Glass artist Mike Gong crafts incredibly detailed, psychedelic marbles ranging from 13 to 63 mm in diameter. Each marble is uniquely designed with remarkable attention to detail. Gong creates small galaxies of color and depth, bringing a sharp eye and highly attuned craftsmanship to the medium of glass. Some of his designs even have silly faces, and even the ones that don’t all reflect Gong’s trippy aesthetic (some of his designs are named Acid Eaters). While you can get an idea of the intricacies of Gong’s marbles with a two dimensional photograph, his designs really come to life when they are allowed to spin and turn at the touch of a human hand. Not Just Marbles has a selection of Gong’s marbles available for purchase, ranging from $275 to 1,100. Brian Bowden at Pbase also has a substantial image archive of Gong’s marbles, some available for purchase. (via my modern met)
If you regularly tune in to Adult Swim, Austin based illustrator and animator Dax Norman‘s work may look familiar to you. Evoking a trippy aesthetic reminiscent of Mad Magazine and “The Yellow Submarine,” Norman’s gifs ooze and pulse with bright, fun energy. Citing classic and current influences and favorites such as Max Ernst, Man Ray, Van Gogh, Shel Silverstein, William Blake, Neil Anderson-Himmelspach, Reverend Bobby Anger, David Olive, and Joseph Noderer, Norman creates animations informed by popular culture and the world around him, as well as animations that represent strangely and wonderfully original characters, figures, and shapes.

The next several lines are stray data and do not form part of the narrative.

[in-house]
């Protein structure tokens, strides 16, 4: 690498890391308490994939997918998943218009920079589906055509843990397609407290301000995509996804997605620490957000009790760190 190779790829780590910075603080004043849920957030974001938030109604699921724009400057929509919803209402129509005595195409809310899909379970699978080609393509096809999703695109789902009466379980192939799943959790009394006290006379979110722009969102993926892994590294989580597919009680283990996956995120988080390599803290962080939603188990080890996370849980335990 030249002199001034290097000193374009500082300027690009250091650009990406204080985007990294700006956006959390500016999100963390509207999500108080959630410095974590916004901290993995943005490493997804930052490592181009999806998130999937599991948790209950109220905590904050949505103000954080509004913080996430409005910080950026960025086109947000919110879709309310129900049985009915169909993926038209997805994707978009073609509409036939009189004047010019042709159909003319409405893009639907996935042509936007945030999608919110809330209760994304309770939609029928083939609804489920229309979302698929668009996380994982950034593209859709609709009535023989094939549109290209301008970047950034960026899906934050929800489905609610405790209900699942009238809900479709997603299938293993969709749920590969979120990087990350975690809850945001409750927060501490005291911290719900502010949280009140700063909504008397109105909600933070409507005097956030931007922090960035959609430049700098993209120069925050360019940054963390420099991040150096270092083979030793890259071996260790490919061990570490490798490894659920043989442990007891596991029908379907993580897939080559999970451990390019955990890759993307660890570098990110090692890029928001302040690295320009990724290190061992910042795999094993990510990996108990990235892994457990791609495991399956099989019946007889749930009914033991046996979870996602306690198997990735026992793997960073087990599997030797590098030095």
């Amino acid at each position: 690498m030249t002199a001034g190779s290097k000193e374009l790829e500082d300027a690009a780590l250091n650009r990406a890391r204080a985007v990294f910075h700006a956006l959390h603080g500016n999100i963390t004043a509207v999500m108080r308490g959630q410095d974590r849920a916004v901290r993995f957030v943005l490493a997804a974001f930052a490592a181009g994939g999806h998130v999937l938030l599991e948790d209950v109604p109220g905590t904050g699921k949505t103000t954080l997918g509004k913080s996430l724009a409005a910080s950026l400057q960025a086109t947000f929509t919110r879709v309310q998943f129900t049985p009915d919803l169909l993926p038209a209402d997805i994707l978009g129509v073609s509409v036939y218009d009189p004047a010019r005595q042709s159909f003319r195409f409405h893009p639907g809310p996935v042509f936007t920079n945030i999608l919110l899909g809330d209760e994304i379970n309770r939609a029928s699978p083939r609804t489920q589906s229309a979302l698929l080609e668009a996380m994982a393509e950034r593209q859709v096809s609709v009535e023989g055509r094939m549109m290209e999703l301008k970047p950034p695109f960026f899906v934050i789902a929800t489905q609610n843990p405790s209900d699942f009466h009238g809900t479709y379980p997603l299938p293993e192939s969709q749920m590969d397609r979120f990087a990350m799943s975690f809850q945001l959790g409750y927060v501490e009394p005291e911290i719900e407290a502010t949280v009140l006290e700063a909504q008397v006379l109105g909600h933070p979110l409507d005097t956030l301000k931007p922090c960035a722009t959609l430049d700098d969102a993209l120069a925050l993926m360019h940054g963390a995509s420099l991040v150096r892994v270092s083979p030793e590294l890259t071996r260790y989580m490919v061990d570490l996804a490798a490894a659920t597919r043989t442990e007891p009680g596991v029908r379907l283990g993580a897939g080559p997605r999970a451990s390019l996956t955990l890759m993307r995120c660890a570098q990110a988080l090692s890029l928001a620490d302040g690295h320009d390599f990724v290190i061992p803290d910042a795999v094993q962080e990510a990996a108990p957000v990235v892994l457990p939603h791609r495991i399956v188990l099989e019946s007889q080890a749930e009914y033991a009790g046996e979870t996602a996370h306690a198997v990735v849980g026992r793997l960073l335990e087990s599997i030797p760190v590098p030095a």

Norman first started making gifs by re-purposing existing longer animations into loopable snippets, but as the form started to grow on him, Norman began creating original gifs, trying to finish a new one every day. He creates both 2D and 3D animated gifs that deal with alternate and multiple perceptions of reality. Of his animations, Norman says, “I see them each as ‘little paintings,’ or ‘picture poems’ each with its own universe of movement…Playing with the looping idea, and rhythm, is what appeals to me the most. Hopefully… people can hear something in my moving pictures, even though there is no sound.” In addition to his extensive archive of gifs on Tumblr, Norman also has full video animations available on Vimeo as well as a Tumblr page dedicated to demonstrating his process of creation.
Artist Gary Brewer combines the visual language of old school science illustrations (like the kind you’d find in a textbook from the 70s) with some extra imagination to create these otherworldly floating collections of plants, rocks, and other organic matter.